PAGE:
The Odyssey of Phillis Wheatley
A Poet's Journeys Through American Slavery and Independence
Author: David Waldstreicher
A New York Times notable book of 2023
“[An] erudite, enlightening new biography . . . [Waldstreicher’s] interpretations equal Wheatley’s own intentional verse, making it a joy to follow along as he unpacks her words and their arrangement.” —Tiya Miles, The Atlantic
“Thoroughly researched, beautifully rendered and cogently argued . . . The Odyssey of Phillis Wheatley is [. . .] historical biography at its best.” —Kerri Greenidge, The New York Times Book Review (Editors’ Choice)
A paradigm-shattering biography of Phillis Wheatley, whose extraordinary poetry set African American literature at the heart of the American Revolution.
Admired by George Washington, ridiculed by Thomas Jefferson, published in London, and read far and wide, Phillis Wheatley led one of the most extraordinary American lives. Seized in West Africa and forced into slavery as a child, she was sold to a merchant family in Boston, where she became a noted poet at a young age. Mastering the Bible, Greek and Latin translations, and the works of Pope and Milton, she composed elegies for local elites, celebrated political events, praised warriors, and used her verse to variously lampoon, question, and assert the injustice of her enslaved condition. “Can I then but pray / Others may never feel tyrannic sway?” By doing so, she added her voice to a vibrant, multisided conversation about race, slavery, and discontent with British rule; before and after her emancipation, her verses shook up racial etiquette and used familiar forms to create bold new meanings. She demonstrated a complex but crucial fact of the times: that the American Revolution both strengthened and limited Black slavery.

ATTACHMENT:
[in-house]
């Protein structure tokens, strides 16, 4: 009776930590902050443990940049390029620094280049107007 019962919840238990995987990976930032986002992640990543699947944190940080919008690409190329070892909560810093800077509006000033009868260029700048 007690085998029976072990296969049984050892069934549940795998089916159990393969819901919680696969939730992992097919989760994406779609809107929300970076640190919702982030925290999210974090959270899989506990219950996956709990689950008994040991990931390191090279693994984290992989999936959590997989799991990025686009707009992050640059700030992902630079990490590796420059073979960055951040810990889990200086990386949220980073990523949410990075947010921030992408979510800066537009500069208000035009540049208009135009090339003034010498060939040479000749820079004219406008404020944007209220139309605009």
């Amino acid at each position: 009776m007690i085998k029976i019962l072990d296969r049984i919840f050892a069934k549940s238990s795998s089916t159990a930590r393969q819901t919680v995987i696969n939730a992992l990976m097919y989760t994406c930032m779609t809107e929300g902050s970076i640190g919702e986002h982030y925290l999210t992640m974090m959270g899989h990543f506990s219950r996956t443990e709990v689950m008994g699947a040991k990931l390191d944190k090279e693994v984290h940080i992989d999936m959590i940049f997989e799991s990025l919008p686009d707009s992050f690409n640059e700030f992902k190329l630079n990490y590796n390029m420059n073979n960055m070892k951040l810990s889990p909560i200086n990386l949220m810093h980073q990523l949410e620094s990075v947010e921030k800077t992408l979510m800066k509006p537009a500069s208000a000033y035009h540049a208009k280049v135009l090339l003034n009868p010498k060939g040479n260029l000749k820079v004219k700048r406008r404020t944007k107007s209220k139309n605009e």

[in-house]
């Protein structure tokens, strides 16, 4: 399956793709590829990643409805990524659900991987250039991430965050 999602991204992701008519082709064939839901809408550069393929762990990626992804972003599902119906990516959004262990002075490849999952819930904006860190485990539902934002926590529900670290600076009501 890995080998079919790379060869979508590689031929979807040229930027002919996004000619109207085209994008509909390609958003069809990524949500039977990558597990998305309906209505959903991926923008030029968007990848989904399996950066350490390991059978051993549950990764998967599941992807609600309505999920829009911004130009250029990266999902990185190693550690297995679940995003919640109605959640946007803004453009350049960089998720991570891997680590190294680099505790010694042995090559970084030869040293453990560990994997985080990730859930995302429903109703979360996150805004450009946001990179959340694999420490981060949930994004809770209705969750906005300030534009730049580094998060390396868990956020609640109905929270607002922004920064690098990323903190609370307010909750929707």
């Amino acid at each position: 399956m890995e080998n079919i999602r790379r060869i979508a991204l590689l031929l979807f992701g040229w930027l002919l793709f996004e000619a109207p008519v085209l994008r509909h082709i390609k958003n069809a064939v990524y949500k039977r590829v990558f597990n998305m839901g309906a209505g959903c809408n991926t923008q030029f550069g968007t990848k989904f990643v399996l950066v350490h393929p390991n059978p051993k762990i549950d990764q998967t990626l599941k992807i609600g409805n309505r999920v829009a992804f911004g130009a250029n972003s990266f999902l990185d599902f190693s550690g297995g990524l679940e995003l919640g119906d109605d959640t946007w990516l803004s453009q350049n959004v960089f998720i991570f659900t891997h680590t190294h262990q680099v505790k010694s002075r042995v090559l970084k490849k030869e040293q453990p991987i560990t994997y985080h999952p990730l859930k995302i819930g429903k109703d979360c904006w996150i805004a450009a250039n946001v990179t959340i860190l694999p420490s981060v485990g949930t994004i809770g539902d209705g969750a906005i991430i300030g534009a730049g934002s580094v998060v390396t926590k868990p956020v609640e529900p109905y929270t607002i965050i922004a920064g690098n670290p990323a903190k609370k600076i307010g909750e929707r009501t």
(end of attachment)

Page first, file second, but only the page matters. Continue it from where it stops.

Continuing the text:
In this new biography, the historian David Waldstreicher offers the fullest account to date of Wheatley’s life and works, correcting myths, reconstructing intimate friendships, and deepening our understanding of her verse and the revolutionary era. Throughout The Odyssey of Phillis Wheatley, he demonstrates the continued vitality and resonance of a woman who wrote, in a founding gesture of American literature, “Thy Power, O Liberty, makes strong the weak / And (wond’rous instinct) Ethiopians speak.”
Farrar, Straus and Giroux